“…And yet…this evolutionary motion is the prior (or grounding) phenomenon in personality; that this process or activity, this adaptive conversation, is the very source of, and the unifying context for, thought and feeling; that this motion is observable, researchable, intersubjectively ascertainable; that this understanding is crucial to our being of help to people in pain; and that unlike other candidates for a grounding phenomenon, this one cannot be considered arbitrary or bound over to the partialities of sex, class, culture or historical period. It is an activity we have always shared and always will share. Seen “psychologically” this proces is about the development of “knowing” (each evolutionary truce, striking a subject-object balance, becomes a way of knowing the world); but at the same time we experience this activity. This experience…may well be the source of our emotions themselves. Loss and recovery, separation and attachment, anxiety and play, depression and transformation, disintegration and coherence-all may owe their origins to the felt experience of this activity, this motion to which the “emotion” refers. I use the word “meaning” to refer to this simultaneously epistemological and ontological activity; it is about knowing and being, about theory-making and investments and commitmens of the self.”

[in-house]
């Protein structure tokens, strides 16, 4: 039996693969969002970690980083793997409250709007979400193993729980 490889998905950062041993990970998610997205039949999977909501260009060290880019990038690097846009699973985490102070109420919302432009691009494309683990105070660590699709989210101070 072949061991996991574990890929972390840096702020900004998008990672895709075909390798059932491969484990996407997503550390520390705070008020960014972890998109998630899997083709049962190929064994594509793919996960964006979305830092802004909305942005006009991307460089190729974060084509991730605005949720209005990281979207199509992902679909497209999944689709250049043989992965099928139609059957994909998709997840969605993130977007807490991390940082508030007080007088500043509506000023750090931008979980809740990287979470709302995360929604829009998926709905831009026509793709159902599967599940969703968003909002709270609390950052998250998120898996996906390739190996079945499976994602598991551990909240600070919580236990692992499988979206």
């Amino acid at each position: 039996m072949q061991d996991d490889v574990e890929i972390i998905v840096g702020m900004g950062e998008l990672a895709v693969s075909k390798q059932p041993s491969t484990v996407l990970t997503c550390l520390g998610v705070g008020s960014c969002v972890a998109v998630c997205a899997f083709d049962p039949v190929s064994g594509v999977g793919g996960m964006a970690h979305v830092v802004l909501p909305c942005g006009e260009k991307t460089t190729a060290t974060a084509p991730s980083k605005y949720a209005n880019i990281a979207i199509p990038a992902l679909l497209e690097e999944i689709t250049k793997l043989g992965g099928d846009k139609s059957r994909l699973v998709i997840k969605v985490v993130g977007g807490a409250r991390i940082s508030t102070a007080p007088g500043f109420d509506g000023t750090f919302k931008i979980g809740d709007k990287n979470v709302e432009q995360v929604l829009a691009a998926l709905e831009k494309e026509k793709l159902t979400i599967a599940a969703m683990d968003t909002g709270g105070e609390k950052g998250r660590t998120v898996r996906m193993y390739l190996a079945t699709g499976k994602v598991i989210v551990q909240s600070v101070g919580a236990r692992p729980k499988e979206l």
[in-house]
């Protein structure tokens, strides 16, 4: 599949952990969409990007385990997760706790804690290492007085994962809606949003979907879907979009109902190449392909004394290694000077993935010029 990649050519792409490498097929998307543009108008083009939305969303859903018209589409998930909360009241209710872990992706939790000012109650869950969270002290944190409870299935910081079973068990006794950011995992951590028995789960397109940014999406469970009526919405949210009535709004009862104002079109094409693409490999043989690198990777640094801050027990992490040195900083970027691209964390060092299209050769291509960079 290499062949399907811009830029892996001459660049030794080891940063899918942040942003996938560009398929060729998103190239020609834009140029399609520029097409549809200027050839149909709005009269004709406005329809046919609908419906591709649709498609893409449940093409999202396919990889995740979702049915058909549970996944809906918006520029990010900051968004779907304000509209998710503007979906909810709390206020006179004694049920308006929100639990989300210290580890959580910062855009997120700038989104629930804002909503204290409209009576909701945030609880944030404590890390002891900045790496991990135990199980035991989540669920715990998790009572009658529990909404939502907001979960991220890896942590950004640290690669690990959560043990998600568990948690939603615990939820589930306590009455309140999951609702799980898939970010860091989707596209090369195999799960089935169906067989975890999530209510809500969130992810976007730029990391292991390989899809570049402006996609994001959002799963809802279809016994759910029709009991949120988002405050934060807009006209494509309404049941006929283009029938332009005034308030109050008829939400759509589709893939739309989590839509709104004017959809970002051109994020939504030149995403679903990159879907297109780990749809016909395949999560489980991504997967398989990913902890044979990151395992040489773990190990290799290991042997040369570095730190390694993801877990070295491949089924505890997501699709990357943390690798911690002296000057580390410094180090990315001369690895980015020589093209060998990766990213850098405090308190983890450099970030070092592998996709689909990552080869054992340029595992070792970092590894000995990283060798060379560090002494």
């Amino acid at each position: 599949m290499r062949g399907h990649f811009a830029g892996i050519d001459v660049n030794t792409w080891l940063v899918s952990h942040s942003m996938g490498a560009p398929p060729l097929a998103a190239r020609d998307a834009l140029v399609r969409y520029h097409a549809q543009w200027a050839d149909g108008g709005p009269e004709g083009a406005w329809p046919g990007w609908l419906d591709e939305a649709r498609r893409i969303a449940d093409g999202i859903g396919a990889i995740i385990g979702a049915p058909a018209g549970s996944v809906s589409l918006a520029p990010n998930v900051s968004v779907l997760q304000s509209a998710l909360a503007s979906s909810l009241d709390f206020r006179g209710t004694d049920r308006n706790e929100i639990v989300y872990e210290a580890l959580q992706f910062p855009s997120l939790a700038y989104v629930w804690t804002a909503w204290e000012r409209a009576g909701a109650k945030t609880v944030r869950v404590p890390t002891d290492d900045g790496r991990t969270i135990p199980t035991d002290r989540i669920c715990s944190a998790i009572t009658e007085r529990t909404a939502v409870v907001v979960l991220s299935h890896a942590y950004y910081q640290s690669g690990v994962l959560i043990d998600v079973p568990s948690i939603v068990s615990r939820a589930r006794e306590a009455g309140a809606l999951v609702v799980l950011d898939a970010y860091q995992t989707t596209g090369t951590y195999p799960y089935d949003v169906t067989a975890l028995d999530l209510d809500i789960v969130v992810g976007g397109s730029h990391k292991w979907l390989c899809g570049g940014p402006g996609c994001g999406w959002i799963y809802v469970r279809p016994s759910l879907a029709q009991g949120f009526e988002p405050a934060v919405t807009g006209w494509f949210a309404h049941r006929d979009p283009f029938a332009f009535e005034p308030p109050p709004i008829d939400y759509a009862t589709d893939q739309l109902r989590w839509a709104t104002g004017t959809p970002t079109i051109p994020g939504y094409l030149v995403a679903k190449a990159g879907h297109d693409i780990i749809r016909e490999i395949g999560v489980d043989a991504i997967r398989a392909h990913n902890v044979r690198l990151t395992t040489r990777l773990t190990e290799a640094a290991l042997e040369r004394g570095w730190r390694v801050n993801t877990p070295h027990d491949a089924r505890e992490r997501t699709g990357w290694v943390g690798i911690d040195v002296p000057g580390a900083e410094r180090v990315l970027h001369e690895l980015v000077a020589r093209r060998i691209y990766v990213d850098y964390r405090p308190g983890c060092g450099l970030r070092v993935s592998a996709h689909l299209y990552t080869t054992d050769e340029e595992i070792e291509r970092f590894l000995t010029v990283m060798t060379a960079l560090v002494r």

Commentary: There is a lot to unpack here but Kegan is claiming that the process and relationality Piaget uncovered across organisms is the primary feature of the world — it’s the engine and fuel (and purpose) of life. He is then making a pitch for ‘this motion’ being the source of ongoing disturbances in balance and the restorations of balance that characterise being human — and suggesting that this ongoing process of equilibration is the dynamic canvas upon which our emotional life plays out. In so far as the primary feature of being human is human emotions, Kegan is suggesting those emotions can be understood as expressions of life’s fundamental motion and tension and restlessness and balance.

“While this evolutionary process may be described in purely biological terms, it is as true that the same ongoing tension between self-preservation and self-transformation is descriptive of the very activity of hope itself, which Holmes calls “a dialectic of limit and possibility”. Were we all limit (all assimilation), there would be no hope; “all possibility” (all accommodation), no need of it. The “energy field” which to the evolutionary biologist may be about “adaptation”, is as much as anything about the very exercises of hope. Might we better understand others in their predicament if we could somehow know how their way of living reflects the state of their hoping at this depth? — not the hopes they have or the hoping they do, but the hopes and hoping they are?”